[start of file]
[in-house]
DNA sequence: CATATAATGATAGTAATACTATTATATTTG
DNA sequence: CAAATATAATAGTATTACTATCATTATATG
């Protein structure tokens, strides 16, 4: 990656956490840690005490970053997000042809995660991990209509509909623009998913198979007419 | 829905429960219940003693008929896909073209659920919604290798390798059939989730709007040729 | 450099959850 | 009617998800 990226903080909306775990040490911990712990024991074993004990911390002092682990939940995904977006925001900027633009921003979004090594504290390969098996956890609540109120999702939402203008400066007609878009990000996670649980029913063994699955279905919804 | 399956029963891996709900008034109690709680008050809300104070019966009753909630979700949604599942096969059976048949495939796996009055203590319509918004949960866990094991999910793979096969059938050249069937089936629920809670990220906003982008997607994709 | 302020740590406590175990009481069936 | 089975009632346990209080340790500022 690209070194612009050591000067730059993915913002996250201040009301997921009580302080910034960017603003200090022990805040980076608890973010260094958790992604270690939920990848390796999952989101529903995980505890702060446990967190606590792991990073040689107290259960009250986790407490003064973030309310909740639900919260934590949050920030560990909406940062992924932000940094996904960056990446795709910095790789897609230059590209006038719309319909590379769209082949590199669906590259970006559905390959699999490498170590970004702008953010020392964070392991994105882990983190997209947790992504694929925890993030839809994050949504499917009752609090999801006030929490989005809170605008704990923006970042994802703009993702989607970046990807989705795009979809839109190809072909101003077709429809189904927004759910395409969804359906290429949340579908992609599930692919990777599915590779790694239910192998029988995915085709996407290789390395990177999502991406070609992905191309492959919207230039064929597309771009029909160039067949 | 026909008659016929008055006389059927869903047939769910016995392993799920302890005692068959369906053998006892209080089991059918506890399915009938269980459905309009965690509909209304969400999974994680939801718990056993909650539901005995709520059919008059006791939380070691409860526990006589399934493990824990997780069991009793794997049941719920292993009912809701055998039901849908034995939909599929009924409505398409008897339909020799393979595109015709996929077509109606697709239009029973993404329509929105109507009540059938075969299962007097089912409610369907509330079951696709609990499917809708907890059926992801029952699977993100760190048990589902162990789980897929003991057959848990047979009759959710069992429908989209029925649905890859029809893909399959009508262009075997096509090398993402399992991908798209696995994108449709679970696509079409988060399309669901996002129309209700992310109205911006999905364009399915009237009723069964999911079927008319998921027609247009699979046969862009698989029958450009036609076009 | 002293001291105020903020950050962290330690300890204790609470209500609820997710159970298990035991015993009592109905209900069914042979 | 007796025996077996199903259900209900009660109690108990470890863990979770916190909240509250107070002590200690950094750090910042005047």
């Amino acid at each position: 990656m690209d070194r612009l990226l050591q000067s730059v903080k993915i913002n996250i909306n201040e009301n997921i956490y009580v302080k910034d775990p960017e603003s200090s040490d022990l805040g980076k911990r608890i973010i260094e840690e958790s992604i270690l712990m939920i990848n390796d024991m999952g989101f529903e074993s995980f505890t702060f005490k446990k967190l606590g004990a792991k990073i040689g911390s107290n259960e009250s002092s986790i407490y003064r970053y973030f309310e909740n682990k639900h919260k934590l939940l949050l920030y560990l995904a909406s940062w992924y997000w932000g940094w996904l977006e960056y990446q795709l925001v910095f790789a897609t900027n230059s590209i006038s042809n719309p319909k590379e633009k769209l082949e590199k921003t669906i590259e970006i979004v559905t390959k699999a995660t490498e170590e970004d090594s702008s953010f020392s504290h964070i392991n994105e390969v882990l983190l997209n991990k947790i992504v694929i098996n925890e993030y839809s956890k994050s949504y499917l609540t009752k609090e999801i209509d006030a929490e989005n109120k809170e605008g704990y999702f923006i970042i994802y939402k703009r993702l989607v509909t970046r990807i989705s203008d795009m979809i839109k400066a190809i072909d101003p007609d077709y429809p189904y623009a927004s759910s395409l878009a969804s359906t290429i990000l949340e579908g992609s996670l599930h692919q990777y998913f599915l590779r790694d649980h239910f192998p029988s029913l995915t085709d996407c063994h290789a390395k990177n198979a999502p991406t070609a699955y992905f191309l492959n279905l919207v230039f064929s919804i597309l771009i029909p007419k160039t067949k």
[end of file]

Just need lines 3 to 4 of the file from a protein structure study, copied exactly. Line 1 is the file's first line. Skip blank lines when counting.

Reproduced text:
DNA sequence: CAAATATAATAGTATTACTATCATTATATG
């Protein structure tokens, strides 16, 4: 990656956490840690005490970053997000042809995660991990209509509909623009998913198979007419 | 829905429960219940003693008929896909073209659920919604290798390798059939989730709007040729 | 450099959850 | 009617998800 990226903080909306775990040490911990712990024991074993004990911390002092682990939940995904977006925001900027633009921003979004090594504290390969098996956890609540109120999702939402203008400066007609878009990000996670649980029913063994699955279905919804 | 399956029963891996709900008034109690709680008050809300104070019966009753909630979700949604599942096969059976048949495939796996009055203590319509918004949960866990094991999910793979096969059938050249069937089936629920809670990220906003982008997607994709 | 302020740590406590175990009481069936 | 089975009632346990209080340790500022 690209070194612009050591000067730059993915913002996250201040009301997921009580302080910034960017603003200090022990805040980076608890973010260094958790992604270690939920990848390796999952989101529903995980505890702060446990967190606590792991990073040689107290259960009250986790407490003064973030309310909740639900919260934590949050920030560990909406940062992924932000940094996904960056990446795709910095790789897609230059590209006038719309319909590379769209082949590199669906590259970006559905390959699999490498170590970004702008953010020392964070392991994105882990983190997209947790992504694929925890993030839809994050949504499917009752609090999801006030929490989005809170605008704990923006970042994802703009993702989607970046990807989705795009979809839109190809072909101003077709429809189904927004759910395409969804359906290429949340579908992609599930692919990777599915590779790694239910192998029988995915085709996407290789390395990177999502991406070609992905191309492959919207230039064929597309771009029909160039067949 | 026909008659016929008055006389059927869903047939769910016995392993799920302890005692068959369906053998006892209080089991059918506890399915009938269980459905309009965690509909209304969400999974994680939801718990056993909650539901005995709520059919008059006791939380070691409860526990006589399934493990824990997780069991009793794997049941719920292993009912809701055998039901849908034995939909599929009924409505398409008897339909020799393979595109015709996929077509109606697709239009029973993404329509929105109507009540059938075969299962007097089912409610369907509330079951696709609990499917809708907890059926992801029952699977993100760190048990589902162990789980897929003991057959848990047979009759959710069992429908989209029925649905890859029809893909399959009508262009075997096509090398993402399992991908798209696995994108449709679970696509079409988060399309669901996002129309209700992310109205911006999905364009399915009237009723069964999911079927008319998921027609247009699979046969862009698989029958450009036609076009 | 002293001291105020903020950050962290330690300890204790609470209500609820997710159970298990035991015993009592109905209900069914042979 | 007796025996077996199903259900209900009660109690108990470890863990979770916190909240509250107070002590200690950094750090910042005047």